The German publication Der Spiegel says the documents indicated the NSA uses its XKeyscore tool to intercept the Windows crash reports. Making matters worse, the reports are sent unencrypted to Microsoft and Windows machines post-XP have this feature turned on by default. Windows admins must change a Group Policy setting in order to force encryption upon the initial transmission.

Reports of XKeyscore, meanwhile, surfaced in July hours before NSA Director Gen. Keith Alexander delivered the keynote address at the annual Black Hat Briefings in Las Vegas. Whistleblower Edward Snowden shared training materials with The Guardian that instruct agency analysts how to mine the agency’s vast intelligence databases for terrorism targets in the U.S. and abroad.

The crash reports, also known as Dr. Watson reports, are a wealth of system data, similar to what some strains of malware use in targeted attacks in order to identify potential system, network and application weaknesses that can be used to move laterally through an enterprise or government agency network.

Not only are these reports sent when there is a Windows crash, but also when there is a hardware change—and that includes the first-time use of a new USB device, including mobile devices. Researchers at Websense said the reports are sent over HTTP and the information includes the timestamp information, device manufacturer, identifier and revision, along with host computer information such as default language, operating system service pack and update version, hardware manufacturer, model and name, as well as BIOS version and unique machine identifier.

The Der Spiegel report says the NSA’s Tailored Access Operations (TAO) unit, a team of elite and young hackers, will use these identifiers to monitor for system crashes and learn about potential vulnerabilities that can be exploited.

Microsoft has more than one billion PCs on the planet reporting this information, and according to Websense director of security research Alex Watson, 80 percent do so in the clear. The reports aid Microsoft in improving the user experience but also identify bugs in Windows code that need attention. While IT security teams can leverage this information to understand soft spots on their networks, government agencies and nation state attackers can do the same.

“What these crash reports are—when you get enough of them—they create a blueprint of the applications running on a network that could be used by a skilled adversary to develop or deliver very specific attacks with a low chance of getting detected,” Watson said.

These Windows Error Reporting logs are different from the application crash reports that users are familiar with. For example, when Outlook or Internet Explorer crashes, users are presented with a dialog box and have the option of sending a crash report to Microsoft and asking Microsoft to find a solution. The Windows Error Reporting feature is different and is on by default; admins must opt-out of sending them to Microsoft, Watson said.

“This is for hardware changes or plugging in a USB device—which is considered to be a hardware change—it could be a thumb drive, anything you could think of and that will send that information to Microsoft without requiring that user to click ‘Yes,’” Watson said. “That is assuming the default setting [is on]— that you’re participating in the error program.”

Microsoft can reach back to the computer in question for a memory dump or core dump of the application when it crashed in order to further research the problem. Those requests and transmissions are encrypted using TLS 1.1 or 1.2 if available, protecting any sensitive information stored by Windows or an application such as log-in credentials. The first stage, however, is likely sent in the clear for performance reasons, Watson said.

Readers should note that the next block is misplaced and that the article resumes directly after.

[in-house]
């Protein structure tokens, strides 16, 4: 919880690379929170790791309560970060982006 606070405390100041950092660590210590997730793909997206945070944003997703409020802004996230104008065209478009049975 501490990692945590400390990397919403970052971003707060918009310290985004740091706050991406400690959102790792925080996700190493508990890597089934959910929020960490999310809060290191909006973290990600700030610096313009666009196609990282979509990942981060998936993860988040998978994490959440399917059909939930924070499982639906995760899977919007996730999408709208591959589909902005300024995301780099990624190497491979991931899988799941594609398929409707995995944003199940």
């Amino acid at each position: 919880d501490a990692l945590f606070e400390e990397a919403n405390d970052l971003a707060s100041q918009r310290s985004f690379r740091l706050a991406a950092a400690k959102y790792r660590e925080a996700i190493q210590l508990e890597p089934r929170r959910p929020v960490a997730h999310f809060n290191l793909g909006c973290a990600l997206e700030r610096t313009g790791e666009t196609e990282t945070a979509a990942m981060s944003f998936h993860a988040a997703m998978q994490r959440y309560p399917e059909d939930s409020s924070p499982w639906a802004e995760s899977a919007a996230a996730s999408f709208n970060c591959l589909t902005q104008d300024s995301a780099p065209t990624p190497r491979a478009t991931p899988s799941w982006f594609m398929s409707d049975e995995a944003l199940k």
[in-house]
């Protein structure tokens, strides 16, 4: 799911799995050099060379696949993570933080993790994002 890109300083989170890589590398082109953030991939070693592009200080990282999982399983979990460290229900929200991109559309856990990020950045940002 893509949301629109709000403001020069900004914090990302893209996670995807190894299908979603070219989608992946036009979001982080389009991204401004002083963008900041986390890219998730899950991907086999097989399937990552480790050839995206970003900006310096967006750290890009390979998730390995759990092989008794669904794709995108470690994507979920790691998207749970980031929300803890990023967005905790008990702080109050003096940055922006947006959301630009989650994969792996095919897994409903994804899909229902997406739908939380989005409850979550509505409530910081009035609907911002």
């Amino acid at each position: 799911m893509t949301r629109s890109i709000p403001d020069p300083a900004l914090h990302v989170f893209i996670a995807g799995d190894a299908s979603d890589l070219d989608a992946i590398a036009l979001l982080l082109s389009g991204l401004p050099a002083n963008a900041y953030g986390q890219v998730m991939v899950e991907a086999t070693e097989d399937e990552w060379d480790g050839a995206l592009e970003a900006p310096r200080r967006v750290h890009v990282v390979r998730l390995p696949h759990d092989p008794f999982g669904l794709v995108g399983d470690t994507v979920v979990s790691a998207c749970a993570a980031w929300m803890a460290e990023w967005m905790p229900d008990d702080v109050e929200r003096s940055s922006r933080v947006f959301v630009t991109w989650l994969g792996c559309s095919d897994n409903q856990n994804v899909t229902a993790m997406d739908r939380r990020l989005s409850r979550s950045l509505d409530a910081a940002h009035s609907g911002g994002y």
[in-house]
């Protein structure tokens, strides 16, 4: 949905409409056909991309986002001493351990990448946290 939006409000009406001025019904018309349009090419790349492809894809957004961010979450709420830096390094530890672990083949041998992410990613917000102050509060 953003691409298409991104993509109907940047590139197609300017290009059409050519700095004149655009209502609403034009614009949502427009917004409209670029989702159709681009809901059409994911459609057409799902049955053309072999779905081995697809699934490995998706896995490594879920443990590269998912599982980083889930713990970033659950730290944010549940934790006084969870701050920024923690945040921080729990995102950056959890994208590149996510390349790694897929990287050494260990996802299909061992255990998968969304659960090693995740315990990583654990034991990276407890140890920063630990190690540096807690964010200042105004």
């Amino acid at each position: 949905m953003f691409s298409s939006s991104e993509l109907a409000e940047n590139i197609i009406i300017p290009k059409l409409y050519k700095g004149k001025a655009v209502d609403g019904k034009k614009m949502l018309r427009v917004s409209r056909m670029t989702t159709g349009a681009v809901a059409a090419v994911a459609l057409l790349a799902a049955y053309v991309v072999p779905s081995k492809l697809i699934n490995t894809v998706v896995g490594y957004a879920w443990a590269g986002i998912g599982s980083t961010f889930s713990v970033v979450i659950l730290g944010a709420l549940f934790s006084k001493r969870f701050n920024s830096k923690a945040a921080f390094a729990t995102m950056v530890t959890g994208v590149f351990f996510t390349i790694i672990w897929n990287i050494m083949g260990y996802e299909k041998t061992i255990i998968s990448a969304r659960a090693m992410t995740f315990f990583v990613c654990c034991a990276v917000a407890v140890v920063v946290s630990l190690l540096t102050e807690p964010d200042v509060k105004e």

The risk is, however, not necessarily if an attacker is on your computer or whether the machine is infected; chances are the attacker has already fingerprinted the compromised machine in order to hack it. Where the data is vulnerable is upstream as it’s sent between the machine and Microsoft, for example through a proxy or untrusted ISP used by multinational organizations.

“You would know exactly what applications were running on a network,” Watson said. “You could craft specific exploits or just pick the highest chance of likelihood of success of exploit and get the application and OS environment of your target.”

Watson said he hopes the revelations will raise awareness of the problem—which he believes is low in regard to IT managers being aware of the content of the reports and that they’re sent in the clear. He also hopes to encourage admins to look at these logs as a tool in the fight against advanced threats and use them as means of finding indicators a network has been compromised.

“When you’re executing an attack, there is going to be evidence or collateral damage happening as you move through the network,” Watson said. “You’re forcing a program to crash and then execute code in an order that’s not meant to happening. Exploits generate error report logs so we’ve been doing a lot of research into error report logs that are indicators of an advanced attack versus IE crashing on a webpage it doesn’t know how to render. This could be the first indicator of an attack.”

Websense said it has reported the issue to Microsoft through its MAPP partner sharing program, and added that it is also working with other vendors on similar reporting weaknesses in other massively distributed applications.

“By no means is Microsoft the only culprit that’s leaking information,” Watson said. “A lot of widely deployed applications, browsers and things like that, are at risk of leaking information.”

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The Year in NSA

Rather than trying to rank the NSA revelations on any sort of scale, we’ve put together an admittedly simplified list of some of the more interesting NSA-related stories to emerge in 2013.

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Article source: http://threatpost.com/unencrypted-windows-error-crash-reports-a-treasure-for-nsa-hackers-alike/103363

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Flash Memory Cards Contain Powerful, Unsecured Microcontrollers